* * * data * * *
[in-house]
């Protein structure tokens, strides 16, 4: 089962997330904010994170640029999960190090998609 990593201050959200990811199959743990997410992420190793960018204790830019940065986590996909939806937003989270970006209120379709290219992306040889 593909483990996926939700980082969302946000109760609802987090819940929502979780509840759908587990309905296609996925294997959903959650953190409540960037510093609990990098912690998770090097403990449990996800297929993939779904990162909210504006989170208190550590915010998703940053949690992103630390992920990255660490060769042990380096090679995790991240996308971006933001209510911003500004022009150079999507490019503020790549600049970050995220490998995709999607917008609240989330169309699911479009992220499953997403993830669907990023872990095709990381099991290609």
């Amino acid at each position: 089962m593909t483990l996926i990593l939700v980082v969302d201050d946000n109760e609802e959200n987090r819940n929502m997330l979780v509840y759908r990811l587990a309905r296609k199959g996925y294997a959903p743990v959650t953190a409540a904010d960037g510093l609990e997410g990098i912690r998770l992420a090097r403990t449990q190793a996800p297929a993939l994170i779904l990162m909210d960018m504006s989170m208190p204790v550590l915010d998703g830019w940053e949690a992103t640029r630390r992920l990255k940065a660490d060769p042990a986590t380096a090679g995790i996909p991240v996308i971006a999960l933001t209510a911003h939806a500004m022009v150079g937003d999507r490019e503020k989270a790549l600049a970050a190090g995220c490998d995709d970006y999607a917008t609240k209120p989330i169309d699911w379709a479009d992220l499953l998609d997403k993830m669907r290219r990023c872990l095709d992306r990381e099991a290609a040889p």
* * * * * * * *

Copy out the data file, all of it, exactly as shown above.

[in-house]
């Protein structure tokens, strides 16, 4: 089962997330904010994170640029999960190090998609 990593201050959200990811199959743990997410992420190793960018204790830019940065986590996909939806937003989270970006209120379709290219992306040889 593909483990996926939700980082969302946000109760609802987090819940929502979780509840759908587990309905296609996925294997959903959650953190409540960037510093609990990098912690998770090097403990449990996800297929993939779904990162909210504006989170208190550590915010998703940053949690992103630390992920990255660490060769042990380096090679995790991240996308971006933001209510911003500004022009150079999507490019503020790549600049970050995220490998995709999607917008609240989330169309699911479009992220499953997403993830669907990023872990095709990381099991290609």
């Amino acid at each position: 089962m593909t483990l996926i990593l939700v980082v969302d201050d946000n109760e609802e959200n987090r819940n929502m997330l979780v509840y759908r990811l587990a309905r296609k199959g996925y294997a959903p743990v959650t953190a409540a904010d960037g510093l609990e997410g990098i912690r998770l992420a090097r403990t449990q190793a996800p297929a993939l994170i779904l990162m909210d960018m504006s989170m208190p204790v550590l915010d998703g830019w940053e949690a992103t640029r630390r992920l990255k940065a660490d060769p042990a986590t380096a090679g995790i996909p991240v996308i971006a999960l933001t209510a911003h939806a500004m022009v150079g937003d999507r490019e503020k989270a790549l600049a970050a190090g995220c490998d995709d970006y999607a917008t609240k209120p989330i169309d699911w379709a479009d992220l499953l998609d997403k993830m669907r290219r990023c872990l095709d992306r990381e099991a290609a040889p």